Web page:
Lumber Thickness Gauge

If you want to find some handy tool to measure the thickness of the wood, you can try a measuring gauge designed by Conway Cleveland. This lumber thickness gauge is a kind of a finger gauge made of stainless steel. This gauge has measuring stages which range from 3/8 inches to 2 inches wood thickness.

Special Features

This finger gauge will be very advantageous when you look for wood with certain thickness. The design of the lumber thickness gauge is based on 1950s model. The gauge is designed with thin and sleek size which enables it to be slipped easily inside the pocket or attached to some key rings that you can easily carry out anywhere.

It is made of stainless steel. The length of the gauge is 3- ¼ inches and is completed with an opening ring. There are ten steps of thickness to be measured by this gauge. The step starts with 3/8, ½, 5/8, ¾, 7/8, 1, 1 1/4, 1 ½, 1 ¾, 2 inches of wood thickness. The price of this lumber thickness gauge is around $ 9.95. This handy tool can also become such unique gift.

Lumber fractions

To measure the thickness of the lumber particularly the hardwood lumber, people use lumber fractions. These fractions are 4/4, 5/4, 6/4, 8/4, 10/4, and 12/4. The fractioning names are not exact measure of thickness, they are just to measure the average thickness of the hardwood lumbers. These fractions refer to quarters of an inch. People also tend to mention four quarters of an inch as only four quarters.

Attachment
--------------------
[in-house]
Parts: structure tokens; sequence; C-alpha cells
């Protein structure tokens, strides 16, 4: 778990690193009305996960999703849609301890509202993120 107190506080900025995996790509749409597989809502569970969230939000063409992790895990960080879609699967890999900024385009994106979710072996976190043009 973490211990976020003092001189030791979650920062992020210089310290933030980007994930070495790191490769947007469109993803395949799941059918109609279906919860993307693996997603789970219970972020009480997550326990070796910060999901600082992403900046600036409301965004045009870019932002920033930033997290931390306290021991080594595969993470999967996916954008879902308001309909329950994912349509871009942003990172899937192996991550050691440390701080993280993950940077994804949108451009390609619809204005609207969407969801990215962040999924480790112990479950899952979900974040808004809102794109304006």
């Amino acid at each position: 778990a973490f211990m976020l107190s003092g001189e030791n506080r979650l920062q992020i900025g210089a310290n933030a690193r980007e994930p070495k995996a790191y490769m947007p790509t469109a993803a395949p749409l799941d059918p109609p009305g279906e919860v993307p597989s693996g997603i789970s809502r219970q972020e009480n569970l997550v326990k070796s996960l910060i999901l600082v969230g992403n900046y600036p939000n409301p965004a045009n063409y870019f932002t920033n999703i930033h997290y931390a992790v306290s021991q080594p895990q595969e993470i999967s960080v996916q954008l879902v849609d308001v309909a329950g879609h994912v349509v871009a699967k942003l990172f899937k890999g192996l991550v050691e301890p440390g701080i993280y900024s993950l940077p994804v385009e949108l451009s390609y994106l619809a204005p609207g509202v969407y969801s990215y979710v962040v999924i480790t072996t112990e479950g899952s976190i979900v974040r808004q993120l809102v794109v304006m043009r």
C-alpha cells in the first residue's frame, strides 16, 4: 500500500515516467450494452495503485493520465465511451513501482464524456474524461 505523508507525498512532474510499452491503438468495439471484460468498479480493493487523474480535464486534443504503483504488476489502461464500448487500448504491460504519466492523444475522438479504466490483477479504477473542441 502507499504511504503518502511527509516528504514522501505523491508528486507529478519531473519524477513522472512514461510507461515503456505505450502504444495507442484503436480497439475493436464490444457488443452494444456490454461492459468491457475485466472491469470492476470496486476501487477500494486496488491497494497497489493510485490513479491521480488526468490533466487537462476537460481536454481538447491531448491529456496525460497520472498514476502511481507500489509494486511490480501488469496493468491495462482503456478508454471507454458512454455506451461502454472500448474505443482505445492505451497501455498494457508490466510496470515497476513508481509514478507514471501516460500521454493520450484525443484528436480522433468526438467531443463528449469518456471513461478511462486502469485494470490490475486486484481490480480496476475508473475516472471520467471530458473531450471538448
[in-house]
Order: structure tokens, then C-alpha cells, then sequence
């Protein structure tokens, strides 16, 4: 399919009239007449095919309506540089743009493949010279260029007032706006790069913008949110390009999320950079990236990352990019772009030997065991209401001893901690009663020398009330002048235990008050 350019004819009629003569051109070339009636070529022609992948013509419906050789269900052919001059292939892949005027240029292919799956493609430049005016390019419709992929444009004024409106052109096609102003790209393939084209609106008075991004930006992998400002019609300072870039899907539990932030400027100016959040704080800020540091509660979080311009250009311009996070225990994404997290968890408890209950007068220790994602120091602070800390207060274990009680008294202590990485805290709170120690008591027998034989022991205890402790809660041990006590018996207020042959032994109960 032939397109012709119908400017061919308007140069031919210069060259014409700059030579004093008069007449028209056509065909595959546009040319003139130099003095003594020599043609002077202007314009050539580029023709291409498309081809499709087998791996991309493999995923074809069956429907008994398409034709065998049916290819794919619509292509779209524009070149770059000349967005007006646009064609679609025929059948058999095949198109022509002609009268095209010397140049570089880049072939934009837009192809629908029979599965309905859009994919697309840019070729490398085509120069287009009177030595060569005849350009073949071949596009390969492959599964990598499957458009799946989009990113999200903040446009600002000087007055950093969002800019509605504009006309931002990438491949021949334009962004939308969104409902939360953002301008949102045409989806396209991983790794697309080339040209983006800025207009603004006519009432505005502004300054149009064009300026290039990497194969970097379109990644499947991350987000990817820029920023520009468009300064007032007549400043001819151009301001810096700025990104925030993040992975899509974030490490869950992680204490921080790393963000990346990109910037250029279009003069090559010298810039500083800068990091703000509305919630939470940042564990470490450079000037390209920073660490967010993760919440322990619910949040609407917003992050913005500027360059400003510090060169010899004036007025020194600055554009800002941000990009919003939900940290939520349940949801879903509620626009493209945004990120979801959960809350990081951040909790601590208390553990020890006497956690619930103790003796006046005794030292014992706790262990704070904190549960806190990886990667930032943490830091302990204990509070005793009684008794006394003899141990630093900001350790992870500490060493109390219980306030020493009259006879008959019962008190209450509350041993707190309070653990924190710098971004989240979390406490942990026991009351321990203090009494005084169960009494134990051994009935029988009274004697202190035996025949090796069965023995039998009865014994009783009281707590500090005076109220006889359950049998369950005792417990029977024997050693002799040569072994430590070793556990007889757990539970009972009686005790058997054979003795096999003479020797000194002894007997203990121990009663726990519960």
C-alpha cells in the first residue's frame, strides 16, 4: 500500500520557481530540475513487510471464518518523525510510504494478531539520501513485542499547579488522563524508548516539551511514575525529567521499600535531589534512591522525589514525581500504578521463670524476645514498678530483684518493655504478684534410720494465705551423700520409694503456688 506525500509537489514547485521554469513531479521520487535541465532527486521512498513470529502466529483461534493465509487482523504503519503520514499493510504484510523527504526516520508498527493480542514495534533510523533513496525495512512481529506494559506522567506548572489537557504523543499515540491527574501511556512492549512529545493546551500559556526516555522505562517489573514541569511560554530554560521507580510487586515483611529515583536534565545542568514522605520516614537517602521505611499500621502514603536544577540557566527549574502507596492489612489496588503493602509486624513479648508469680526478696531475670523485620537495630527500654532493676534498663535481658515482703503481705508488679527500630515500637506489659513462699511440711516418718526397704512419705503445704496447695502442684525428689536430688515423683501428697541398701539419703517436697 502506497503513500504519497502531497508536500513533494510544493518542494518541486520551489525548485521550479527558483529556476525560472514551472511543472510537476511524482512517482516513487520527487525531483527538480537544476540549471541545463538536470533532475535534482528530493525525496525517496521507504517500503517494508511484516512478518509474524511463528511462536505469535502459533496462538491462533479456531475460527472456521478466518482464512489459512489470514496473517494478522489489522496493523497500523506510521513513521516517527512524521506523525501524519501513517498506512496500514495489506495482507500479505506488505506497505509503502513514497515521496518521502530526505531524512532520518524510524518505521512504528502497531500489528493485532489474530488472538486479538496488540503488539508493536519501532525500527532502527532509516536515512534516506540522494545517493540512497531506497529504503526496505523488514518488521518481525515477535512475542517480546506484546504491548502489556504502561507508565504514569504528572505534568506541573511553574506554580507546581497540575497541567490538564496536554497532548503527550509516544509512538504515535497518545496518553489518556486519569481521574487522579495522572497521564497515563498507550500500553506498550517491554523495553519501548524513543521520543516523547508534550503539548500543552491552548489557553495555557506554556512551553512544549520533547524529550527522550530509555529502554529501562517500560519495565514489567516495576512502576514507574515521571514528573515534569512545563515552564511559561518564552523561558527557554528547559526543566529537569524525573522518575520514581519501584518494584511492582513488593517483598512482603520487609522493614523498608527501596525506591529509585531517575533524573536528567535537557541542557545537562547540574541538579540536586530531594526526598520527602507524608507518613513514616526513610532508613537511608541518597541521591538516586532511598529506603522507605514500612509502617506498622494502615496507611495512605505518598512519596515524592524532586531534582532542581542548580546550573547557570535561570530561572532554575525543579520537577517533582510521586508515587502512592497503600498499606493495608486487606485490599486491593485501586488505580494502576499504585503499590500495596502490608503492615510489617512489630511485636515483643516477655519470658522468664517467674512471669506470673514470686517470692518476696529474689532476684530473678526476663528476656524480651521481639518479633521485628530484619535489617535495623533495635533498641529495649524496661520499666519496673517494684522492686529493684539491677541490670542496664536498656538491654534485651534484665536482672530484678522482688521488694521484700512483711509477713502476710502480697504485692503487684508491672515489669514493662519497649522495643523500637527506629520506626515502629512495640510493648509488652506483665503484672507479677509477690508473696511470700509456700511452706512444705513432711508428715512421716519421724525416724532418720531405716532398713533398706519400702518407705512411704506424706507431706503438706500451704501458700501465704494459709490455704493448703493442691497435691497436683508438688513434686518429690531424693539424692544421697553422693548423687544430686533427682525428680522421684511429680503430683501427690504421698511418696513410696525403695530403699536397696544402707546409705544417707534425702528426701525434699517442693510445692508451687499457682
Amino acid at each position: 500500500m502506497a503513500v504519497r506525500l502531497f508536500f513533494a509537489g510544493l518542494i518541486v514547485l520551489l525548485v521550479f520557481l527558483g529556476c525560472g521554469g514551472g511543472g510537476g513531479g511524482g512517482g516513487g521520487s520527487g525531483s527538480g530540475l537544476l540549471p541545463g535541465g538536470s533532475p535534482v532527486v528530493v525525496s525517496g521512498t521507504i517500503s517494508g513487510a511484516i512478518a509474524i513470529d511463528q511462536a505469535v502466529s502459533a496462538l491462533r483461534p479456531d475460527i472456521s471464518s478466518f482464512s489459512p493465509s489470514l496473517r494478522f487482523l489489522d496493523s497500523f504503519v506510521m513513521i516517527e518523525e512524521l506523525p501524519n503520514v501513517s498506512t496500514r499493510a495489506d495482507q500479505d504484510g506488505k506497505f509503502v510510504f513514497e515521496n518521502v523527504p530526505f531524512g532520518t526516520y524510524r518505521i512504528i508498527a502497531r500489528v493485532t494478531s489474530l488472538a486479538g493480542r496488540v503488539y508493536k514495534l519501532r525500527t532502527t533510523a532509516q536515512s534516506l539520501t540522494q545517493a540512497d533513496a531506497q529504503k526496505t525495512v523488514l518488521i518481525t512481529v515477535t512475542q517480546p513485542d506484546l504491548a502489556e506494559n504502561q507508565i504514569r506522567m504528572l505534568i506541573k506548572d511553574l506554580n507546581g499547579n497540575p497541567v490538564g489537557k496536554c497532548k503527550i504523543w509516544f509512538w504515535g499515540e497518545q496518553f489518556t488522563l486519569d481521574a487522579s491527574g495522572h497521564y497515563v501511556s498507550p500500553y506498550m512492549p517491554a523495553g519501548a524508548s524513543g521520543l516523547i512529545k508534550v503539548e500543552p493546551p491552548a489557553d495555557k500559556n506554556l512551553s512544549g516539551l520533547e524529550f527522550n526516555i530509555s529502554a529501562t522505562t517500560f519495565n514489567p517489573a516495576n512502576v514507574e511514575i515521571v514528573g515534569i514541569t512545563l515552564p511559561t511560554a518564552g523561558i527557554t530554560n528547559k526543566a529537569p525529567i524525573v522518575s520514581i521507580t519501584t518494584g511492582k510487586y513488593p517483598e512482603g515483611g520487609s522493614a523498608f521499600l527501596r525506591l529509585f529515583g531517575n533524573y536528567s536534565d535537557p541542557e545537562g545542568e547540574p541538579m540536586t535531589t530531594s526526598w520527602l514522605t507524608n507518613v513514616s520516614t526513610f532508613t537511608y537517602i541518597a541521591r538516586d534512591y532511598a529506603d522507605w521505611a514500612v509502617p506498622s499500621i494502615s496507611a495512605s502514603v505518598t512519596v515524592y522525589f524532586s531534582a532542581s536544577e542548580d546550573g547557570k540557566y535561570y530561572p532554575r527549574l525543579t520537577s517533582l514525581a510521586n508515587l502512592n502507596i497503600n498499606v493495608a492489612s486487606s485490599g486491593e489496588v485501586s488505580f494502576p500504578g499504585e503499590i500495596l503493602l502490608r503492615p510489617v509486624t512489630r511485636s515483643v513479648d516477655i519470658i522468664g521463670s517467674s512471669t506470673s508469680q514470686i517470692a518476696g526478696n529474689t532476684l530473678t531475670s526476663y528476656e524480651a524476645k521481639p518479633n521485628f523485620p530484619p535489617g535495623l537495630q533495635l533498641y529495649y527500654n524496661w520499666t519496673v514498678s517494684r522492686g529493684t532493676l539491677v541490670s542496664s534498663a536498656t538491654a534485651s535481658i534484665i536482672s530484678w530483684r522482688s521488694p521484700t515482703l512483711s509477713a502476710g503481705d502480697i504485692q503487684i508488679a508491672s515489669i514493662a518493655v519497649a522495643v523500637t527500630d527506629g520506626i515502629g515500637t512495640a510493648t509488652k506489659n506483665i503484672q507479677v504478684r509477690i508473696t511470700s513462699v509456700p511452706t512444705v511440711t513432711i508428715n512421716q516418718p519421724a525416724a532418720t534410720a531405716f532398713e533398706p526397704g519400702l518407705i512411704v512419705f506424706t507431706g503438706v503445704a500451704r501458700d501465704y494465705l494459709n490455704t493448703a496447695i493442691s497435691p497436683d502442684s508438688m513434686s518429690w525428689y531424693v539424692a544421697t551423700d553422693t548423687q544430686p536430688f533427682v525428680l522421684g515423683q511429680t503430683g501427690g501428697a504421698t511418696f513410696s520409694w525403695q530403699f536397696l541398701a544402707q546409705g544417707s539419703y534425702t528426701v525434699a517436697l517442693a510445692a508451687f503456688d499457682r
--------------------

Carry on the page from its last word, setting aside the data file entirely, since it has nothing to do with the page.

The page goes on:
If you are good with numbers, you can probably figure out that 4/4 means more or less 1 inch thick. 5/4 means more or less 1-¼ inches thick. 6/4 is more or less 1–½ inches thick. 8/4 is more or less 2 inches thick and 12/4 is more or less 3 inches thick.

Measure the thickness using lumber thickness gauge

When you want to measure the thickness of the wood, you can easily use the lumber thickness gauge. Hold the measuring gauge onto its ring hole. Place the tip of the gauge touching one edge of the wood while the other part is being laid over on the surface until the correct step touching the other edge. You can spot the thickness of the wood from its numbering. From the picture, you can see that the step touching the other wood edge is numbered with 1 ¾. It means 1 ¾ inches.